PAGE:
Robeson principal finalists address packed gymnasium
CHAMPAIGN – The two finalists for principal at Robeson Elementary School – the district's largest elementary school – both now lead small, mostly white schools.
But both stressed their experience with a diverse student body at a community forum at Robeson Tuesday night.
Heather Livengood and Kevin Lipke spoke and answered questions from a large group of parents and teachers. Nearly every seat in the school's gym was filled.
Livengood is a native of Philo and has been principal of Marshall Elementary School since 2001. She taught at Jefferson Middle School for three years before going to Marshall.
She noted that Marshall has a lot of low-income and special education students. But she misses the diversity of the Champaign school district.
"That's one reason I loved teaching here in Champaign, all the things I get to learn," Livengood said. "I think it's a total asset."
Lipke grew up in Chicago and has been principal of Jamaica Elementary/Junior High School since 2004. Before that, he taught for 10 years at Lincoln Elementary School in Jacksonville.
Lipke said more than 80 percent of Lincoln's students are minorities and come from low-income families. He said the school has an 85 percent mobility rate, and at the end of his first year there, only a fraction of the students he started with were still at the school.
The job was challenging but "I loved every minute of it," he said.
Lipke outlined the three things he believe make a school successful: student-centered lessons, including teaching that takes into account different learning styles; positive interaction between students and teachers; and collaboration between the principal and teachers.
He said he's proud of the programs he's established at Jamaica, including an accelerated reader program, Character Counts and an incentive program of academics and behavior.
When he wants a school to adopt a new program or make a change, Lipke said he thoroughly researches it, then presents it to the teachers, "knowing it can go either way. I'm not one to say, 'We have to do this.'"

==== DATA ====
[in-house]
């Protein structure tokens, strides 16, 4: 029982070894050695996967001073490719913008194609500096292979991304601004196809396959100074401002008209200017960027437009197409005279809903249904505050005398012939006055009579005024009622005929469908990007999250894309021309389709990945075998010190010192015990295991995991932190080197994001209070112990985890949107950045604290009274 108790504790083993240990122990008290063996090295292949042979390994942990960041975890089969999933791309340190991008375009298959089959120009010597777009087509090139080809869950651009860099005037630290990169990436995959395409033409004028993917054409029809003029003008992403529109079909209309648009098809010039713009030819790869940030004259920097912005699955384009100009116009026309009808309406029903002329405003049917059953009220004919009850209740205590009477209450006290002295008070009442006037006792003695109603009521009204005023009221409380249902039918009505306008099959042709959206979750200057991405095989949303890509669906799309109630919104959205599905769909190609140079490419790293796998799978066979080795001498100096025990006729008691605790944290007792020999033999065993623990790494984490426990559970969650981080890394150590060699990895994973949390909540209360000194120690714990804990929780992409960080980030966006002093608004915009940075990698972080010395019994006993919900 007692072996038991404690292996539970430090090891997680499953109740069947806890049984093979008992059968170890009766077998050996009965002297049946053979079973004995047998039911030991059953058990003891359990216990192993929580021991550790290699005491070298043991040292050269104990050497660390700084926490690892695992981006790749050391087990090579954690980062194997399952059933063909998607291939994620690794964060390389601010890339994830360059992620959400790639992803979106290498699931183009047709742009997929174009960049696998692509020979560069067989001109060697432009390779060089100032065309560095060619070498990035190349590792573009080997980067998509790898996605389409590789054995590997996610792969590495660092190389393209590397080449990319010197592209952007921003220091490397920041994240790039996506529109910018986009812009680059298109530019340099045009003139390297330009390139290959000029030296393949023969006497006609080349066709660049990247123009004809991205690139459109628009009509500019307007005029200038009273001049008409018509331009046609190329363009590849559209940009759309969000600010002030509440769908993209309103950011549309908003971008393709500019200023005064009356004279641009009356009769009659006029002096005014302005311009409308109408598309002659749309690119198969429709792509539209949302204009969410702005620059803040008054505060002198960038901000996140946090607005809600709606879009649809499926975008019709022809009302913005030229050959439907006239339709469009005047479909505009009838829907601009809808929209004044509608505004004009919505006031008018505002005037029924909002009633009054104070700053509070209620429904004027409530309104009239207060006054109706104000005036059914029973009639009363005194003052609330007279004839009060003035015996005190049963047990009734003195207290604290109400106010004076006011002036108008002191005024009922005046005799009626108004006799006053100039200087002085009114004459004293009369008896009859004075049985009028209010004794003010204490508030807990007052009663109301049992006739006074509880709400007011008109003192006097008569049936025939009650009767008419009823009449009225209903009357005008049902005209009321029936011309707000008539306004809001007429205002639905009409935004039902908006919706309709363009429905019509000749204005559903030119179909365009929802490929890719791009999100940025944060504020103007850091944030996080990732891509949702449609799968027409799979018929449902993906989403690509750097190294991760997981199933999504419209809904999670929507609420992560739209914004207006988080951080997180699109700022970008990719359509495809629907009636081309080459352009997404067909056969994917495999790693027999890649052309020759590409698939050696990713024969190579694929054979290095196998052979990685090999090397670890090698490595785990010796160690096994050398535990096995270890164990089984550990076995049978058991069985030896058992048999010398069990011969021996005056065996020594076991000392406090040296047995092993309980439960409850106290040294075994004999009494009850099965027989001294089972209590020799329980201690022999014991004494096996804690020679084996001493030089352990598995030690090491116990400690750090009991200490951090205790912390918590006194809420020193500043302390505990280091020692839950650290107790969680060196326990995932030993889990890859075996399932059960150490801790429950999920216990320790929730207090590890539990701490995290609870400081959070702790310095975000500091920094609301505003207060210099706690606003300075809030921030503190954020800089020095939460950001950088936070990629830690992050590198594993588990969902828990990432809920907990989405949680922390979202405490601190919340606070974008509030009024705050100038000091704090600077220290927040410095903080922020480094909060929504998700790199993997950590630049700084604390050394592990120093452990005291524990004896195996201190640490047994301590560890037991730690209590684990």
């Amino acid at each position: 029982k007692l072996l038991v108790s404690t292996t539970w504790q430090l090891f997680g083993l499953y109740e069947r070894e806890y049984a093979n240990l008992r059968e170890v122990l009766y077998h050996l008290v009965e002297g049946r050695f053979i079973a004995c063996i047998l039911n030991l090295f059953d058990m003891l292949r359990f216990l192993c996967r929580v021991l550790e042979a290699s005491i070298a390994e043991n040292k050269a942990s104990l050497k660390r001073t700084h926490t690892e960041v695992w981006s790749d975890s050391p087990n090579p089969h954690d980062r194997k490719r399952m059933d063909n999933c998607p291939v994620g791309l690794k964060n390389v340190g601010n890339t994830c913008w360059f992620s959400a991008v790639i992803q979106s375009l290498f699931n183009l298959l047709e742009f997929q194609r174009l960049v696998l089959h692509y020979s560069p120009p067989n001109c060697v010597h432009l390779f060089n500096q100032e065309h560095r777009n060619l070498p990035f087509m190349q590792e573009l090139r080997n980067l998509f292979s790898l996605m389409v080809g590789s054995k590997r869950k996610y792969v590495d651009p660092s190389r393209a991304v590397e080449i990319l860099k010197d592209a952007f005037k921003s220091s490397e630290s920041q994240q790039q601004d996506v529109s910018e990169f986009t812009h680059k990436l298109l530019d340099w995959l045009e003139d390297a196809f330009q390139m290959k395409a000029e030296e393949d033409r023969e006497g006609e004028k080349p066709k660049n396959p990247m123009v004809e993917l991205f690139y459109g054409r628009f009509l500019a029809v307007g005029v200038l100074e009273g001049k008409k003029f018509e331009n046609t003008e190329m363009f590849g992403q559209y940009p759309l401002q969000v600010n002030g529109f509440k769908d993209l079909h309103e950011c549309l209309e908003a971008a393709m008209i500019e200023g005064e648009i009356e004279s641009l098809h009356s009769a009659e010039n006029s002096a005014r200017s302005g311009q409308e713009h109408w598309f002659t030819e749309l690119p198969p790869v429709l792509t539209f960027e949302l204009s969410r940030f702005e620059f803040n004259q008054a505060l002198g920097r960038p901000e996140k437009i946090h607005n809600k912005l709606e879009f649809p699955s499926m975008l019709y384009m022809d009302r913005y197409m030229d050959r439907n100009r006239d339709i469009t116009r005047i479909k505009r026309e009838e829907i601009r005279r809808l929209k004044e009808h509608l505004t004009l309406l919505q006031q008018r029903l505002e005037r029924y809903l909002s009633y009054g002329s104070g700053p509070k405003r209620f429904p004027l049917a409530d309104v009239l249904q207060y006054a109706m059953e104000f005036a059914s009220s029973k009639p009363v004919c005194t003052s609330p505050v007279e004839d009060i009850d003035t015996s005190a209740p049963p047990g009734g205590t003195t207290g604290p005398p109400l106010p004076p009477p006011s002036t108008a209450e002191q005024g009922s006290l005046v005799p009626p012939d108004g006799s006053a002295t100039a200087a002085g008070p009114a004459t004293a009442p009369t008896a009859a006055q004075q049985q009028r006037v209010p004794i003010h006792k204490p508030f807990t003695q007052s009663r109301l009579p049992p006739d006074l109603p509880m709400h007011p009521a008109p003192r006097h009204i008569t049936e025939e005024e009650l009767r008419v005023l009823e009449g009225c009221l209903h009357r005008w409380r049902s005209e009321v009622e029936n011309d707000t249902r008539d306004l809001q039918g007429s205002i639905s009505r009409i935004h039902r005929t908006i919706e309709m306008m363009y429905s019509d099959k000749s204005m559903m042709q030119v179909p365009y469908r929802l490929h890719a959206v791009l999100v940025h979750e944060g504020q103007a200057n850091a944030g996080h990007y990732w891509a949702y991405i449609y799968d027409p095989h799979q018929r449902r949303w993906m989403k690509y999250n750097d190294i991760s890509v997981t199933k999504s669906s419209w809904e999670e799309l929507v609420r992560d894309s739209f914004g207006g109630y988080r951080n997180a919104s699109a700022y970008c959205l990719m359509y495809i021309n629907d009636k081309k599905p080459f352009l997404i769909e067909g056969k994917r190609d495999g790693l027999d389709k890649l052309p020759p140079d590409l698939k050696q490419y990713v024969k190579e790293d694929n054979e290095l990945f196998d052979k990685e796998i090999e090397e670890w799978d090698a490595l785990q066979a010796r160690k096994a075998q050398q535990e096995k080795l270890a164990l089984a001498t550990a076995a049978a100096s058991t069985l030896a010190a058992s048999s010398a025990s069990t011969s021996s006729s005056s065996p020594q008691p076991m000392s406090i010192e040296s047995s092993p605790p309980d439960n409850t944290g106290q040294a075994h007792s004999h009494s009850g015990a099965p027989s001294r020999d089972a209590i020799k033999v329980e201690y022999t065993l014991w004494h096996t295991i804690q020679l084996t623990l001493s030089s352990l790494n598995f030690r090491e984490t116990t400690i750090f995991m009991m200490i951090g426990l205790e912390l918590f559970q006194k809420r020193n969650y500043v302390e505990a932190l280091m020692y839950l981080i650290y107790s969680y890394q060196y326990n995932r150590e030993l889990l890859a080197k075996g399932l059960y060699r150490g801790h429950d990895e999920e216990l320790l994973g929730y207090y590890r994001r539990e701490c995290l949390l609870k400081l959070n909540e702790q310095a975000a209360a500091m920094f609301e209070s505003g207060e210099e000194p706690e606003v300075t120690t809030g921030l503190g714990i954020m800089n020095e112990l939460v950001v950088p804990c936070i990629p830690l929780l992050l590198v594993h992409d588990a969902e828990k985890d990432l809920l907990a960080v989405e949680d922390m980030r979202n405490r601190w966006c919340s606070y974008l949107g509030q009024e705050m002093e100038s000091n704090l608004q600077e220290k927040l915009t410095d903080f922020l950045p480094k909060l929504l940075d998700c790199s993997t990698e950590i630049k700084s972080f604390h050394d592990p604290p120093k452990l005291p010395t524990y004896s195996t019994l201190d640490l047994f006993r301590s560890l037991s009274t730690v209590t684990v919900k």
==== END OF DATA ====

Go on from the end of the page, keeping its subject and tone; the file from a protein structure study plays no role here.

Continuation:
Livengood also emphasized the importance of collaboration.
"Change is very hard, and coming in and saying, 'We're going to do this, this and this because I want it' – that's not my style," she said.
She was asked if she was assertive enough to back up her teachers in difficult situations. Livengood said she sees herself as a mediator, not a dictator, but she doesn't have a problem correcting things that need to be corrected.
While her current school is a third through sixth grade school, Livengood said it also includes self-contained classrooms for special education students from pre-kindergarten through sixth grade, and she oversees the curriculum for students at all those grade levels.
Brian Minsker, president of the PTA Council and a parent of a Robeson student, was impressed with both candidates.
"I feel either one would do a great job here at Robeson," he said.
A second-grade teacher and parent, Tonia Ramsay, said she wants Robeson's new principal to respect the collaboration time of teachers and to be proactive in dealing with problems.
"They both seemed very competent," she said of the finalists. "I just look forward to the matter being settled so the pit in my stomach goes away and I know who the leader will be next year."
Superintendent Arthur Culver said he expects to bring a recommendation to the school board at its special meeting Monday.